In the aftermath of Superstorm Sandy flood-damaged vehicles are washing up at auctions and dealerships around the country.
BY KEVIN O’CONNOR, CIC, CRM
The end of October 2012 witnessed what has become the 2nd costliest hurricane in US history. Superstorm Sandy spared the normal “danger zones” of the Southeast and instead caught the citizens of New York and New Jersey by surprise with an estimated $50 billion in damage. In comparison Hurricane Katrina had $128 billion in damage (adjusted for 2012 dollars).
After Sandy, more than 650,000 homes in the US were damaged or destroyed and 8,000,000 people were without power. In addition to the homes and businesses that were devastated by the storm, current estimates total over 500,000 vehicles that had flood damage. Most of the damage was from storm surge salt water which, even at minimal amounts, almost always causes vehicle damage beyond reasonable repairs. While the vehicle may be able to be cleaned up and even run well for a period of time, its rapid deterioration is inevitable. Electrical issues, frame and engine corrosion, failing brakes and even mold will start to surface. The car eventually becomes unsafe to drive, if it even continues to run at all.
The National Insurance Crime Bureau (NICB) currently estimates that there have been approximately 250,000 insurance claims on vehicles as a result of Sandy. The NICB is a not-for-profit organization that receives data from nearly 1,100 property and casualty insurance companies. These numbers came out in late February, so it is very possible they will be revised to a higher number in the future. The majority of these cars have been deemed total losses by the insurance carriers.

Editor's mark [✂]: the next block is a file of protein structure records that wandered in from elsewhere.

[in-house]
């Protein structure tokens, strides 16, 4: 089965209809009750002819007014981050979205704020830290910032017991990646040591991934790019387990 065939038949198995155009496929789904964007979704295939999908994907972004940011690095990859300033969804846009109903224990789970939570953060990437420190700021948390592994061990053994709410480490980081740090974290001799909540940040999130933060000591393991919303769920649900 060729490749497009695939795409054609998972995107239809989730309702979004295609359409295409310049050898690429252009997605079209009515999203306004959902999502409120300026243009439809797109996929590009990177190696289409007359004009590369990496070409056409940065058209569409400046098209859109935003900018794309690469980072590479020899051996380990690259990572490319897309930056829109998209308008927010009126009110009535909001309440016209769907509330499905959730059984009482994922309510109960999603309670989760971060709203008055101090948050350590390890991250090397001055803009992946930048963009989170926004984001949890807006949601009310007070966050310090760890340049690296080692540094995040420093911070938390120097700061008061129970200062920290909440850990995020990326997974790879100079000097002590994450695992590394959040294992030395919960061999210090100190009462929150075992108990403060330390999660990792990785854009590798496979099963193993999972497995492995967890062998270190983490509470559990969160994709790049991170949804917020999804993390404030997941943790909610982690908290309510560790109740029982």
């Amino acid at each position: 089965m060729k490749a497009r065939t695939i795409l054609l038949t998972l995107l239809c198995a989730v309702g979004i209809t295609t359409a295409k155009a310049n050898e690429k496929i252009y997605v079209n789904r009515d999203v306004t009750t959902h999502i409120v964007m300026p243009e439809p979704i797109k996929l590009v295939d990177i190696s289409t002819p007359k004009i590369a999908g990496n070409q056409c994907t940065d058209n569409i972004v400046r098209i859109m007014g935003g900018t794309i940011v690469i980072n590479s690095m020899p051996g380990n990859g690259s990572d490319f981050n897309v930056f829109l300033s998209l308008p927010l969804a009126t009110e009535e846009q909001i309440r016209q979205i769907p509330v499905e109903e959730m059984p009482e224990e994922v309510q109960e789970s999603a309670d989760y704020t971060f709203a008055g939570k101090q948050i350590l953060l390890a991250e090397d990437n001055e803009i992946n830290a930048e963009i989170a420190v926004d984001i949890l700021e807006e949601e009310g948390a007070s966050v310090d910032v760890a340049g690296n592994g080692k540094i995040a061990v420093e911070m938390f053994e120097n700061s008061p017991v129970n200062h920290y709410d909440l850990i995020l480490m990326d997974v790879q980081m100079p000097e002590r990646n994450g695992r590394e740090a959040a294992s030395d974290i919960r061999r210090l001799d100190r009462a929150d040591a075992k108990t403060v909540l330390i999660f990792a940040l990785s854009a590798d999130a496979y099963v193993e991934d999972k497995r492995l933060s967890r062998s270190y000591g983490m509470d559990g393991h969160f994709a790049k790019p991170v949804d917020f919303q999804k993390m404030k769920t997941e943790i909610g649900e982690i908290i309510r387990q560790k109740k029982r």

Determining the amount of damage on a flood car can be very tricky to an insurance claims adjuster who may be unable to evaluate the extent of the damage without disassembling components such as door panels and engine parts them to inspect for water and corrosion damage. While rust and water are the obvious issues, the electrical systems create the real problem for insurance companies. When electrical components have failed, the components have to be removed individually and substituted on a trial and error basis to determine which are failing. The suspected components would then be replaced and a system test using manufacturer supplied test equipment would be needed in order to determine if the system is again functioning. This process would need to be completed by the franchised dealer and is far beyond the scope of what an independent, insurance company approved body shop has the capability of doing. The tedious troubleshooting that is required makes it almost impossible for an insurance company to estimate the cost of repair forcing them to treat the vehicle as a total loss.
Once an insurance company “totals” a flood damaged vehicle and the claim settlement occurs, the various state agencies require that the vehicle’s title be “branded” telling any future buyers the status of the vehicle. This “branded” title is then reported to the National Motor Vehicle Title Information System (NMVTIS), the national database of vehicle histories. If everything is working according to plan, a buyer of a vehicle in Florida should easily be able to determine if that vehicle had been totaled by an insurance company. With this knowledge, that buyer could then make an informed decision on whether they want to purchase it or not.